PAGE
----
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I think it's fine and normal and healthy to revisit past experiences with the perspective of now: when we are in it the acceptance and coping mechanisms that we employ just to get through it plus the experience itself an be difficult to process at the time - and in fact it can be a protective mechanism to allow you to continue to function.

that you are triggered to feel things by an aniversary or a similar situation could be a sign you have things to work through, and that your brain now feels safe and strong and removed enough to start to let those things through: I say allow those feelings to come, see what new perspectives you have about the situation. You are talking here and with your therapist: great, healthy, healing, proactive steps.

I'm sure that if I could decide to just move straight from a painful experience to a "that was painful, but it's over now : next!" stance, I would. It would avoid that difficult, uncomfortable, self-examination, and would be easy. But it would also rob me of the chance to grow, and learn and see what I would do now, how I would avoid falling into that hole again. Moving on is a process not a decision. One that can seem like it is 1 step forward and 2 steps back sometimes, but it is all part of the process of growing and learning.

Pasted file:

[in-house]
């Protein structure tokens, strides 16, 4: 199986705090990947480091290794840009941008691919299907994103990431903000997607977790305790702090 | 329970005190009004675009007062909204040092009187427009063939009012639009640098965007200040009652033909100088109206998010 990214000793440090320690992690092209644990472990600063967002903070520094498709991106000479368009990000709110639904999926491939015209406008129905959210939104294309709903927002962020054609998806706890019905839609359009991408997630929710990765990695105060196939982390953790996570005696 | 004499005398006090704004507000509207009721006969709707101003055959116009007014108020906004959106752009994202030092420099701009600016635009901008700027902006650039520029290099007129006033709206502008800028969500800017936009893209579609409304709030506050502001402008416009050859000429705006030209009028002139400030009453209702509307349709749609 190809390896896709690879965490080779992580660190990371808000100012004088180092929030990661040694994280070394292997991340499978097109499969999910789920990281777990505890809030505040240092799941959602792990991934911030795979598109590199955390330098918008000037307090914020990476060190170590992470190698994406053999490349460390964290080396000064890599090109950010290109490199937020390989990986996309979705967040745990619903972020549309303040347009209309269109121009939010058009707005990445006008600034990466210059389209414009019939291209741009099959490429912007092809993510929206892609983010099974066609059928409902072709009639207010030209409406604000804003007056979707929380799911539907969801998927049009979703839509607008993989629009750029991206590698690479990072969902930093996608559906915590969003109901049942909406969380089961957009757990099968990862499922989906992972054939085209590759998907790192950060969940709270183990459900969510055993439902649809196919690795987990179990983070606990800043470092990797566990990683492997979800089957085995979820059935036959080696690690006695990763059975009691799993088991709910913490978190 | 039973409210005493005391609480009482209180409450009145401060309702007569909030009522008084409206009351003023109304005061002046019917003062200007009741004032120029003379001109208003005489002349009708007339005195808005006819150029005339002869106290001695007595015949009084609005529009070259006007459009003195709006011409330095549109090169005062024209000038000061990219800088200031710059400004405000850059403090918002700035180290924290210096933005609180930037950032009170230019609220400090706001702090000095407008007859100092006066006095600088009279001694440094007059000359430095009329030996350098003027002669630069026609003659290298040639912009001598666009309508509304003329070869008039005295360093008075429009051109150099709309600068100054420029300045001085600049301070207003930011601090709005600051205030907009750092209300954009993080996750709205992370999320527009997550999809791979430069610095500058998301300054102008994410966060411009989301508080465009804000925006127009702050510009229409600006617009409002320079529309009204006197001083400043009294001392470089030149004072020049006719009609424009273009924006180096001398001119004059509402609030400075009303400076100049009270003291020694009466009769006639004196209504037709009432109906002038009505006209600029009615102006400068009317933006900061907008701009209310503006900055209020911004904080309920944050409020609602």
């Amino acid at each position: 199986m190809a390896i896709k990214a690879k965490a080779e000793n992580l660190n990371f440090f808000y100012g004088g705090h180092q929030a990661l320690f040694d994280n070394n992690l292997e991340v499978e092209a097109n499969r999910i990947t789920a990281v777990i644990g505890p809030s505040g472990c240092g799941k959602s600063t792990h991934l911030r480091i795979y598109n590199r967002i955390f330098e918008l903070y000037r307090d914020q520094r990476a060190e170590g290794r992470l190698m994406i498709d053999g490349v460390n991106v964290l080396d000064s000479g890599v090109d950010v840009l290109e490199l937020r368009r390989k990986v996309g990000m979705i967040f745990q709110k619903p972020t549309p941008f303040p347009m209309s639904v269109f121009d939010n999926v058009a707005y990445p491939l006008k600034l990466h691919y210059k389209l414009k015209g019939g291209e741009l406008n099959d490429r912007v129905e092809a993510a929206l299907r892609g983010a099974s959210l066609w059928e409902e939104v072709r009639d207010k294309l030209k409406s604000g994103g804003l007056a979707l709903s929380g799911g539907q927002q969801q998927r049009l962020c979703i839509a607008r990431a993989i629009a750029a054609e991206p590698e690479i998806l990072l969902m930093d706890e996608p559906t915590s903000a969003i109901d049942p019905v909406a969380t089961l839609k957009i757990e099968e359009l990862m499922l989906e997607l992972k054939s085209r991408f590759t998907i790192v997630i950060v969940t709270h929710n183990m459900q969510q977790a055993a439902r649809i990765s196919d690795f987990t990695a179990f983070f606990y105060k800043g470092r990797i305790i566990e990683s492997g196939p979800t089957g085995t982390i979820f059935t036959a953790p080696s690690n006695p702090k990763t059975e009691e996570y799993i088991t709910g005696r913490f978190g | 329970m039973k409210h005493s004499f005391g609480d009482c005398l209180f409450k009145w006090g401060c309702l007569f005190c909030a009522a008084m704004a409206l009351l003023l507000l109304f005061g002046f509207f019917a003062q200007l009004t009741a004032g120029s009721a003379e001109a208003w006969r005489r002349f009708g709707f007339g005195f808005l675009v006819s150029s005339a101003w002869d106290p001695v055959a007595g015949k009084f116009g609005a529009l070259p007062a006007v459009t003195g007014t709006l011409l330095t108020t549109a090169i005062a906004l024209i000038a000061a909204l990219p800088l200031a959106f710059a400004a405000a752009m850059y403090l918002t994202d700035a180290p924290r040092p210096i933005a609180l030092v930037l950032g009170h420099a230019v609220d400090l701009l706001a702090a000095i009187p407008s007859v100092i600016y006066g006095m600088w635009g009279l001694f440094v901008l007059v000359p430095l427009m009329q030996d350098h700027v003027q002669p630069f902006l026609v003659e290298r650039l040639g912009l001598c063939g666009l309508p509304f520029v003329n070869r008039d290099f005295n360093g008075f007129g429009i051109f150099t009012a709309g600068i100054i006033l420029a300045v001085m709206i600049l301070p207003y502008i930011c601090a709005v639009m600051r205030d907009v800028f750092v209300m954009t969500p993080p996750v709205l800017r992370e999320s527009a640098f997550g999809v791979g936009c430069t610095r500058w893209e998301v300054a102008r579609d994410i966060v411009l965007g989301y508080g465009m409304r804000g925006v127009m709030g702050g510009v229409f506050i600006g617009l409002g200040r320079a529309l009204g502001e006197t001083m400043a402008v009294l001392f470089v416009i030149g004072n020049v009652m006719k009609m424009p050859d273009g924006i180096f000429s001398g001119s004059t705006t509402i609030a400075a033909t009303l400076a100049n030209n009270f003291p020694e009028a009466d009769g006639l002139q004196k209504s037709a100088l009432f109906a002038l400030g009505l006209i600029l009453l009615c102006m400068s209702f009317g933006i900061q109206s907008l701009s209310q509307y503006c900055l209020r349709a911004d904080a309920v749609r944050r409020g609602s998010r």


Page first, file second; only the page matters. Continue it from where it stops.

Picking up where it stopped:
Allowing unresolved feelings and thoughts the space to be processed from a safe distance to the experience is not wallowing in the past or pissing on the present, it is a healthy part of healing, and in my experience leaves me stronger and more insightful about myself, empowers my present and allows my joy to resurface unfettered.

I think you're doing great managing your own healing journey, rather than burying difficult feelings and painful thoughts, and you are using new tools to ensure that the self-examination doesn't tip into self-flagellation.

(()) thank you for sharing.
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Old 10-24-2011, 05:31 PM
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JenT1968...

What you said about being able to process from a distance and being in a place where my brain can process the emotions that last year I couldn't and all of it being totally healthy is precisely what my T said last week! You ought to be a T!
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Old 10-25-2011, 08:32 AM
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WTB,